Wale: Not at all. In fact, my election as ANA President was well celebrated by my colleagues in the National Assembly. In his letter of congratulations to me, the Senate President, Senator Nnamani called my election a big honor for the Nigerian Parliament. He went ahead to sponsor an ANA prize for Igbo literature while the Speaker, Hon Aminu Masari hosted myself and the exco [ANA Executive Council] to a dinner to mark the occasion. All that demonstrations of support cut across party lines. The problem I had in pushing forward issues for writers actually came from the executive arm of government who by law are expected to execute decisions of the parliament. This difficulty came in view of the well-known hostility of our leaders to writers whom they don’t like to empower so that they will not expose their weaknesses and sometimes dishonesty.

: Who are your favourite writers in and outside Nigeria, and why?

Wale: I enjoy Russian Literature, especially the works of Pasternak and Dostoyevsky among others because the Russia of their time had so many similarities with Nigeria of today. In fact, Dostoyevsky’s The Possessed inspired my Dreams Die at Twilight, which was shortlisted for the first NNLG fiction contest. In Nigeria, Soyinka, Achebe, Osundare and the many of our other up and coming writers continue to fascinate me.

 : These days a President of ANA must also pay attention to the growing body of Nigerian writers and writings outside Nigeria. Is there any plan to formally organize ANA representation outside the home country?

 : We have been in touch with some of our writers abroad on the issue of engaging them one way or the other in order to make use of their skills and experience. I had a lengthy discussion on this issue with Harry Garuba during my last visit to Cape Town, South Africa, while Pius Adesanmi has promised to support the Association as soon as possible. We also welcome more suggestions from our members in the diaspora on this very important issue.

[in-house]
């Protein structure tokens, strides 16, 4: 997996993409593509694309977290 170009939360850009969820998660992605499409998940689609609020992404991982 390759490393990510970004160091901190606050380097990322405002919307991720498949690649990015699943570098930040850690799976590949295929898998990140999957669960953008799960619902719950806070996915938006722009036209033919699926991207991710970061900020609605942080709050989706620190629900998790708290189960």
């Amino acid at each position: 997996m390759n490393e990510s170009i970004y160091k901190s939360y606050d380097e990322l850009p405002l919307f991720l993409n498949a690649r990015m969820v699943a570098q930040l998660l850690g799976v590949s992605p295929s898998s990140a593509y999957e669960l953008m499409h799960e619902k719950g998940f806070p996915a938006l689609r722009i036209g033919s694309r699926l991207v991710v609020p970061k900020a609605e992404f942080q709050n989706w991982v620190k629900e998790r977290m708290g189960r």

: ANA is a writers’ body in a developing country with a continuing history of government emasculation of free speech, sometimes leading to the harassment of writers. Does ANA have a properly organized means of intervening in these circumstances, or of generating public debate on good government?

Wale: ANA has a pool of friends/members in the media, law enforcement agencies and government. These people have always been ready to assist us whenever we call on them for help.

 : Tell us about your own writing. You are a recent winner of an Association of Nigerian Authors Prize for Fiction. Is your writing being affected in any positive way by your involvements in politics?

Wale: Positively and negatively. Positive because I now have a lot of raw material, garnered from my political experience, with which I believe I can produce new and great works. In the negative way, the pressure and demands of [political] office have not allowed me enough time to read and write as I would have liked to do.

 : In these days of conflict in the perception and interpretation of generations of Nigerian writing, have you any final Presidential word for the country’s writers, young and old, new and established?

Wale: My final word will be for our writers to develop a high degree of Emotional Intelligence with which they should deal with each other. They should try as much as possible to avoid the penchant for keeping malice and losing their temper on the slightest provocation. It is also my hope that once we can have more publishing opportunities as well as literary activities, the vocational frustrations which usually spark off these crises in the first instance will have been dealt with.